The Quickest & Easiest Way to Clean Silver

2 Materials
5 Minutes

I’ve talked about 2 ways to clean silver before that are quick, easy, & eco-friendly. And both methods use things practically everyone already has on hand:

  1. Method 1 – using baking soda, foil & hot water
  2. Method 2 – using toothpaste

Both of these methods work really well and are pretty quick. The baking soda method has always been my favorite because the tarnish just magically disappears right before your eyes!

The thing is… I don’t buy aluminum foil anymore, mainly for environmental reasons even though some people swear it can negatively impact health too. Either way, since I don’t buy it anymore I can’t use the magic baking soda trick.

Not to worry! I now have a new way to clean silver that’s not really all that new. Just new to me I guess.

Backstory… a member of an Instagram group I’m in shared a pic of her silver teapot collection that was so pretty & nostalgic. I was so inspired by her photo, that I pulled out my Grandmother’s teapots & decided I wanted them on display too. I normally only pull them out & clean them in the spring when I use them to display flowers on the dining table.

Otherwise, I just use them as bookends for my cookbooks in the kitchen. But that post got me thinking that I really should show them off & maybe even use them more – that’s actually the best way to keep them from tarnishing.

But first, I needed to clean them up. I didn’t really feel like taking the time to use the baking soda method on 4 teapots so the brain got to working…

My first thought was to still use the baking soda but make a paste to rub on & buff off. But then I don’t know what made me think to reach for one of my favorite eco-friendly cleansers…

Bon Ami! I get mine from Grove Collaborative & I keep it on auto subscribe! Get yours through my link & get a free gift too!

I decided to try it on the bottom of a teapot to see how it would react. And I am SO glad I did!

The Bon Ami literally cleaned a teapot in no time at all. It took less than 15 minutes to clean all 4. And honestly I think that’s just because they have so many nooks & crannies that I needed a toothbrush to really get into.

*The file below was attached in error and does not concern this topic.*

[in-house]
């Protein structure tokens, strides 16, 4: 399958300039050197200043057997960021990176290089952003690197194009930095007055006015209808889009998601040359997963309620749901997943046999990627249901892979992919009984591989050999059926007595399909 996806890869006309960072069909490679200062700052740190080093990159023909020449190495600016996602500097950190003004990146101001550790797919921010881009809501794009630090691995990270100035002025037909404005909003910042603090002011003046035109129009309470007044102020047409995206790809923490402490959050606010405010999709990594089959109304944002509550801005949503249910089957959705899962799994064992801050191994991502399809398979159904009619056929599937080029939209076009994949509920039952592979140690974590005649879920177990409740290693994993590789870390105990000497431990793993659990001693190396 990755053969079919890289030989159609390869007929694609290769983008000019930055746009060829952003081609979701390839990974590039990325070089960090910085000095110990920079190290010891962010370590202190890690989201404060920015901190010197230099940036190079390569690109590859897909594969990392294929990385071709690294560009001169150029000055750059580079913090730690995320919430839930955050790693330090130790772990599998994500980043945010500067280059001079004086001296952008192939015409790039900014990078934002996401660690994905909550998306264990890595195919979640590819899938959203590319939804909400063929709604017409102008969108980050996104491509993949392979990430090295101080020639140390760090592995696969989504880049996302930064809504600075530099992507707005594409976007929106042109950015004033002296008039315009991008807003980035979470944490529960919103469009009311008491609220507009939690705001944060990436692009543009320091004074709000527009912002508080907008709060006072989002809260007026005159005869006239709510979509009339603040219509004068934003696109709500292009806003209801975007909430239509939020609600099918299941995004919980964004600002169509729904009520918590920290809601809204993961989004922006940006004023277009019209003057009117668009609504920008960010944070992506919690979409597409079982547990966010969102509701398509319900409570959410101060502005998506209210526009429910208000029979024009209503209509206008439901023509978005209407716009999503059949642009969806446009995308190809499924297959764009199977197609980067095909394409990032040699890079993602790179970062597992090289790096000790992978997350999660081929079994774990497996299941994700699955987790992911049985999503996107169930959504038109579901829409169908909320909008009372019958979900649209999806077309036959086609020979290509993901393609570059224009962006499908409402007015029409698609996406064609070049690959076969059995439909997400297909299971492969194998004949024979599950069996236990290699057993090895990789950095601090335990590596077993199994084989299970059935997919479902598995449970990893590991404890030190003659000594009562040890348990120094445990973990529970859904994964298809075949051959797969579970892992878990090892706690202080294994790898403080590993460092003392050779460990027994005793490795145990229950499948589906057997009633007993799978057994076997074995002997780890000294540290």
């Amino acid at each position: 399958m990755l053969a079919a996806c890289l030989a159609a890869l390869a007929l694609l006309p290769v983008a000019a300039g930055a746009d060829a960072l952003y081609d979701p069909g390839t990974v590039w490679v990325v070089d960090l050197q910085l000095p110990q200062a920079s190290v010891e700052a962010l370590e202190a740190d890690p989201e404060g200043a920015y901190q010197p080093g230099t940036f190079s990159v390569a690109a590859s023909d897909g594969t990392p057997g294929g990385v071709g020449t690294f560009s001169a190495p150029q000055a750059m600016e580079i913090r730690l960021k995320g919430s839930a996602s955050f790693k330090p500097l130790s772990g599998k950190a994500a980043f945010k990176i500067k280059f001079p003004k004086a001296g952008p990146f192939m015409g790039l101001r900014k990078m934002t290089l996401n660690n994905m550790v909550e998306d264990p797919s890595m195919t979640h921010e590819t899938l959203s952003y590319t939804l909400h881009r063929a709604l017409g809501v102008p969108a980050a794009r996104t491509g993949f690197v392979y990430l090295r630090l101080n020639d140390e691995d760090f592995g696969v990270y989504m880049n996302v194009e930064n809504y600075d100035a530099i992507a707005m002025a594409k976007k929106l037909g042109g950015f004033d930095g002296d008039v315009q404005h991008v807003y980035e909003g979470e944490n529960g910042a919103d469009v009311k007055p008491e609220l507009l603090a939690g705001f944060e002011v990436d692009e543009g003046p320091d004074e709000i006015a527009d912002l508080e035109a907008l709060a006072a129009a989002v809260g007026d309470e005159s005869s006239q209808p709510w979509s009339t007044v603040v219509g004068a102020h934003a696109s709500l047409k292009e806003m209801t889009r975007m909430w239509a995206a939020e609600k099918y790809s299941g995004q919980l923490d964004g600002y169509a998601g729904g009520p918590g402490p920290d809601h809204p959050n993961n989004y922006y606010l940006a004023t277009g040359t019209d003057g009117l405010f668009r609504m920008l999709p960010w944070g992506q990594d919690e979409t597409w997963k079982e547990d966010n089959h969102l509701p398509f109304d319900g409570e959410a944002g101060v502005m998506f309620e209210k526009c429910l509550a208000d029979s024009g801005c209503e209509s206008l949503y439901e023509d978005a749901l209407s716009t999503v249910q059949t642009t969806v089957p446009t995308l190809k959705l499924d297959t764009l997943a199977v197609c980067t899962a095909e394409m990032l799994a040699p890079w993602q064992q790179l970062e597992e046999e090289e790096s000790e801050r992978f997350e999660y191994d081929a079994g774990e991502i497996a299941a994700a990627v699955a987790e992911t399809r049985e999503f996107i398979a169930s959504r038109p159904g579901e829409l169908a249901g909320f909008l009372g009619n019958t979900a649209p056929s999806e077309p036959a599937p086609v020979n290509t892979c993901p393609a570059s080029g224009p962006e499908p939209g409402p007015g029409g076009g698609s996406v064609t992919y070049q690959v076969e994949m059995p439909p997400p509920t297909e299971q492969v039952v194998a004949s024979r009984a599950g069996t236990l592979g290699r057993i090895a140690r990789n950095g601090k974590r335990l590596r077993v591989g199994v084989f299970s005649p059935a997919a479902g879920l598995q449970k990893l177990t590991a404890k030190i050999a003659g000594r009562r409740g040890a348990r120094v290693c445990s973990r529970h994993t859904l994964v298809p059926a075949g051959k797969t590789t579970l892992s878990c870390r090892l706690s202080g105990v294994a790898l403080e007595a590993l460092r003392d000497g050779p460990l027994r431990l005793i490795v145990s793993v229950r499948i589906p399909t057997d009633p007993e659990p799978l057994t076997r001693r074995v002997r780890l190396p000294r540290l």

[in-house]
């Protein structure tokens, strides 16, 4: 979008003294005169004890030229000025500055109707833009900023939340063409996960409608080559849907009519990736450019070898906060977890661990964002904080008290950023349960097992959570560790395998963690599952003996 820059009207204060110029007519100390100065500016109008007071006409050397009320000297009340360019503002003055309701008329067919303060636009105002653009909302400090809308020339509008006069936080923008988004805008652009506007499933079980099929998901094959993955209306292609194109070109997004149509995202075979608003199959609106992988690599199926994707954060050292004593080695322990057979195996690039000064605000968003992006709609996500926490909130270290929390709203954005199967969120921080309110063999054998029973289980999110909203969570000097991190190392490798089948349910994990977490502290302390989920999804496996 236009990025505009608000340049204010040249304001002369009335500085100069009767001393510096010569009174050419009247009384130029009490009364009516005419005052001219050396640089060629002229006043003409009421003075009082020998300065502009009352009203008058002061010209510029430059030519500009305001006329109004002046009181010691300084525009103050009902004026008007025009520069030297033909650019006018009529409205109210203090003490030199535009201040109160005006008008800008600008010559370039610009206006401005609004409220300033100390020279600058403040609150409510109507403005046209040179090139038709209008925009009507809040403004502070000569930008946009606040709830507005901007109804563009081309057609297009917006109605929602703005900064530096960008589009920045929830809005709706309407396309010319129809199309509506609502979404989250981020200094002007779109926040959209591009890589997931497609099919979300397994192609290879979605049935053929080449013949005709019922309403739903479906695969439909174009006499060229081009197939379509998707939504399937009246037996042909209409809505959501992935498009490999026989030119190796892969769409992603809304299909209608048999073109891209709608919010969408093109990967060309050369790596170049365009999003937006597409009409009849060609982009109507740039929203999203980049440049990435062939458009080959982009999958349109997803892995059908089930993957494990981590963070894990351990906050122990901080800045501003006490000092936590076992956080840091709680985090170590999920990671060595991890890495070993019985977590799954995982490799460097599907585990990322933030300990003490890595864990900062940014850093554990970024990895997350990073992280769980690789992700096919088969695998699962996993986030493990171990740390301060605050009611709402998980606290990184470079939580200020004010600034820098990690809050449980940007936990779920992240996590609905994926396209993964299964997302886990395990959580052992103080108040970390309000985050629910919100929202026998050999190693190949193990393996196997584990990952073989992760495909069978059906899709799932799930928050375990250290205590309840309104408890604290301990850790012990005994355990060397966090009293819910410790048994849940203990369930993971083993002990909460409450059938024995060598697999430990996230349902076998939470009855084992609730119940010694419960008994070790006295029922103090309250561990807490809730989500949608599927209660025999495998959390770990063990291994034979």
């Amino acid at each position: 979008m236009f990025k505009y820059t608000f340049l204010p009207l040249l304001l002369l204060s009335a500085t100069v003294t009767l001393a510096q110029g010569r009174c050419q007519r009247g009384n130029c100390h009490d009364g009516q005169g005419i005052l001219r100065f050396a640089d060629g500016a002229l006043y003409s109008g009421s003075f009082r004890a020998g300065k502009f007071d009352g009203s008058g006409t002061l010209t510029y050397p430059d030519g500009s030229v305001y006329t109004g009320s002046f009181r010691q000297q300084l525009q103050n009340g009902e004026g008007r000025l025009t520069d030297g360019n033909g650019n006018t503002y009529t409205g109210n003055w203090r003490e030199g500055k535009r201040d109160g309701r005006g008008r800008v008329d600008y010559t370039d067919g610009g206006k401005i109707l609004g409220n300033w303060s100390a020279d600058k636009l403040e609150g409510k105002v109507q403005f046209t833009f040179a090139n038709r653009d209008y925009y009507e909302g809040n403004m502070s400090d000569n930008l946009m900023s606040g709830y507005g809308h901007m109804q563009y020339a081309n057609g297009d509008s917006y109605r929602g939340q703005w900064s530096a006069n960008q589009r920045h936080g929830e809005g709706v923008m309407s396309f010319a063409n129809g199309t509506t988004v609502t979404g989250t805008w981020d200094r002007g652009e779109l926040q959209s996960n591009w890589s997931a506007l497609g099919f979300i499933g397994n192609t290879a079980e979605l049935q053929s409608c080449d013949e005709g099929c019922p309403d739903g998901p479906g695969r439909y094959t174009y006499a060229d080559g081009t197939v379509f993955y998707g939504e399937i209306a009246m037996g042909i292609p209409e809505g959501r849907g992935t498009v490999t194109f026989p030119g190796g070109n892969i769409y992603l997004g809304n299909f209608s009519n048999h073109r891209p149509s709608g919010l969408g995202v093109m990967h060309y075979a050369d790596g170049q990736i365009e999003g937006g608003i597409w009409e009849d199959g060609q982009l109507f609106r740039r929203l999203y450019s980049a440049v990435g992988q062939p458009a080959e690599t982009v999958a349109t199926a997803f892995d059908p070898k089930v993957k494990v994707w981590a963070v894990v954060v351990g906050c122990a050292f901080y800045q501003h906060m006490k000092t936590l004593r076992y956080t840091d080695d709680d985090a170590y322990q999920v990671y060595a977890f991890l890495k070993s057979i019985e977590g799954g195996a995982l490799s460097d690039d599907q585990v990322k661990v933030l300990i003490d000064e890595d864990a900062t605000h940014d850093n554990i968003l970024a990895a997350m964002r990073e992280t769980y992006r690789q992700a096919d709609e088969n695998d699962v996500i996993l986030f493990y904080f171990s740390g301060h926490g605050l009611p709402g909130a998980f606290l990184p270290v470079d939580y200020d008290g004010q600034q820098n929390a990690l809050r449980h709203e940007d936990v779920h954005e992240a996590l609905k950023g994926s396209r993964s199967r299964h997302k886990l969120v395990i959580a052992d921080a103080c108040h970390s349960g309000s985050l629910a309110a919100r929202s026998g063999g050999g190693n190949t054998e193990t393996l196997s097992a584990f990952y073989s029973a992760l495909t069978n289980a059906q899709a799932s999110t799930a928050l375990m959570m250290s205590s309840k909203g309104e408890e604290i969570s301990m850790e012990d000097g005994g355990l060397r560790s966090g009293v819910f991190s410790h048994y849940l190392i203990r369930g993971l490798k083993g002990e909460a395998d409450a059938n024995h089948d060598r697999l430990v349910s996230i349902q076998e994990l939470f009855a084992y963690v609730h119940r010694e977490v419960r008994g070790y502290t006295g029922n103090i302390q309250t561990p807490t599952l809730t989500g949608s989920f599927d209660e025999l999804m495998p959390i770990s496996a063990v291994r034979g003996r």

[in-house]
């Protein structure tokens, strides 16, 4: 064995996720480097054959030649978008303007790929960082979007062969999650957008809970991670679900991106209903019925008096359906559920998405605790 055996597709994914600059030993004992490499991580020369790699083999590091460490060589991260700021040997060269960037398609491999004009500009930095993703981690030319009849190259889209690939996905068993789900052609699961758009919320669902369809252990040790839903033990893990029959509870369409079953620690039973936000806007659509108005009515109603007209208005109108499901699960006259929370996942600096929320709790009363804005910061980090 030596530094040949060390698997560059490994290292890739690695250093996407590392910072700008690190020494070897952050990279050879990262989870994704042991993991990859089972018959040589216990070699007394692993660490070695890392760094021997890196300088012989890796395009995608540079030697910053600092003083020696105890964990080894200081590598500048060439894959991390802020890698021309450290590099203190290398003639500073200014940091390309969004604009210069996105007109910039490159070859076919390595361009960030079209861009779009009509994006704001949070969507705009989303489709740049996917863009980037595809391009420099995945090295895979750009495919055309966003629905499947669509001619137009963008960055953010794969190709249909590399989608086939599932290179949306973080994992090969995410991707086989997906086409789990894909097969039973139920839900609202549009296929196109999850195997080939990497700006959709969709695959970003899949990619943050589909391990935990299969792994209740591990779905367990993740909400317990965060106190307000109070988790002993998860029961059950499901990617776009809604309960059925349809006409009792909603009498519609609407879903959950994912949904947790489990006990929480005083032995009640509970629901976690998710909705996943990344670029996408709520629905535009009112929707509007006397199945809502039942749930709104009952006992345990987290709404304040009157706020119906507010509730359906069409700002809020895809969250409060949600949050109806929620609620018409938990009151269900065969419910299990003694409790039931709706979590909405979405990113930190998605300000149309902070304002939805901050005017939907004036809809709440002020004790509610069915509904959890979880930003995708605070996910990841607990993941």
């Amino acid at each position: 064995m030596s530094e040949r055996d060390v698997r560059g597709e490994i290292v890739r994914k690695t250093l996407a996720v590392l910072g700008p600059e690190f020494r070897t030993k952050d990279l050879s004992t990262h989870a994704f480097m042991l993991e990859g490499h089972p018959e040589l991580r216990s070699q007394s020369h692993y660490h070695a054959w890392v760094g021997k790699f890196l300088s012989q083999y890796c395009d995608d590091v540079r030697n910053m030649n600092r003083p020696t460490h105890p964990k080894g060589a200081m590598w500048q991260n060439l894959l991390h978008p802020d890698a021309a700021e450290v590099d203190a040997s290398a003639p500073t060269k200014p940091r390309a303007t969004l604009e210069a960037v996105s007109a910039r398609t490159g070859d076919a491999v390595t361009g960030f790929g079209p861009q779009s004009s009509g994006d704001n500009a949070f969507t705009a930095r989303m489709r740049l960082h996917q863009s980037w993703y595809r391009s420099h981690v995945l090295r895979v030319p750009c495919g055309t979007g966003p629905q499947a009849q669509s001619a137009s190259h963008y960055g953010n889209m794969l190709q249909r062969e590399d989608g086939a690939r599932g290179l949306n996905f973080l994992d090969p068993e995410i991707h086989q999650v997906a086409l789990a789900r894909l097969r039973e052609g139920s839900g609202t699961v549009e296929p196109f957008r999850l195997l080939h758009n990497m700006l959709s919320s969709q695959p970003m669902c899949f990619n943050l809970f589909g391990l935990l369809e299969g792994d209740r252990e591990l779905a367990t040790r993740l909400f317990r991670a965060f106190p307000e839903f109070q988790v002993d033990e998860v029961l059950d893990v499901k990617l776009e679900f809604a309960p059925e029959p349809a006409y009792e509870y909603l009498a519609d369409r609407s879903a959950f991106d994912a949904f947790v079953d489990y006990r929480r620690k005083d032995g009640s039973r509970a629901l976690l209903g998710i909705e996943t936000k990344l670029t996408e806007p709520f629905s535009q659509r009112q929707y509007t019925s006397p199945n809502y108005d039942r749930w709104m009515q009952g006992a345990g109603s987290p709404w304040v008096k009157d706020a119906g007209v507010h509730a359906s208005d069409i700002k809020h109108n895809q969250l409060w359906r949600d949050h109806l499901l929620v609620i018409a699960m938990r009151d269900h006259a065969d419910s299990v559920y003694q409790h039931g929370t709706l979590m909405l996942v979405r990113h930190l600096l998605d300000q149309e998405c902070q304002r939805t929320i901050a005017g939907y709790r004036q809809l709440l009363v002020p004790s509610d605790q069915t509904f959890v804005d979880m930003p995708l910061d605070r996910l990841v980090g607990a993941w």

This has definitely got to be the quickest & easiest method I have ever used! And it’s eco-friendly!

Now my teapots are on full display in the dining room where I think they’ll stay. Having them out even frees up space in the pantry too. It’s a win win!

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Frequently asked questions

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  1 question
  • Desiree Zaballero Desiree Zaballero on Oct 07, 2021

    Very clever! What interests me is in the background. How did you mount such a beautiful montage of glass ?


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3 of 5 comments
  • OLIVE HARTE OLIVE HARTE on Oct 03, 2021

    I sold silver plate for 20 years and I always rinsed the dusty silver plate first under the warm tap water as the dust holds grit and a film of grease from the air. WE ALWAYS USED A SOFT YELLOW DUSTER TO POLISH OFF AS THIS WAS SO SOFT IT HAD NO FINE ABRASIVES. A lot of cloths do as dose tooth paste, and many more homemade cleaner items. The best powder is potters clay which you get in a jewelers tin of silver cleaner. I tell you this as any abrasiveness on the silver or silver plate leaves marks and eventually wears off the silver plate. Especially on Indian treated silver plate. When cleaning silver use cotton gloves,as your natural grease on your hands leave a mark on the silver. Clean the pieces laid out on a fine soft cloth ,wash the cloth after each use as it holds the dust residue from the previous cleaning. GIVE time to this work as each piece is of value and must be treated with care not just like a pot! Many pieces cannot be replaced to day. olive.

    • N'Ckyola N'Ckyola on Oct 04, 2021

      Thanks so much for the feedback OLIVE HARTE! These definitely can't be replaced as they belonged to my late grandmother - she always used the yellow duster too. Luckily I only have to clean them once a year. I didn't know about the gloves... thanks for that tip.

  • William William on Oct 04, 2021

    Yes it will work on brass plate. I sold a 2' brass plated chalk Buddha on Ebay. A gift from a client. It needed a good cleaning. I used a damp cloth and a dab of toothpaste to get the main areas. Then a damp tooth brush and a dab of toothpaste for all the knooks and crannies. It shined. White toothpaste has fine powdered marble in it. Leaves no scratches. Doesn't affect gems or stones on jewelry either. I have used it to polish watches and remove fine scratches on the crystal face. As I stated, I used it to clean a lot of items I sell on Ebay except clothing or fabrics.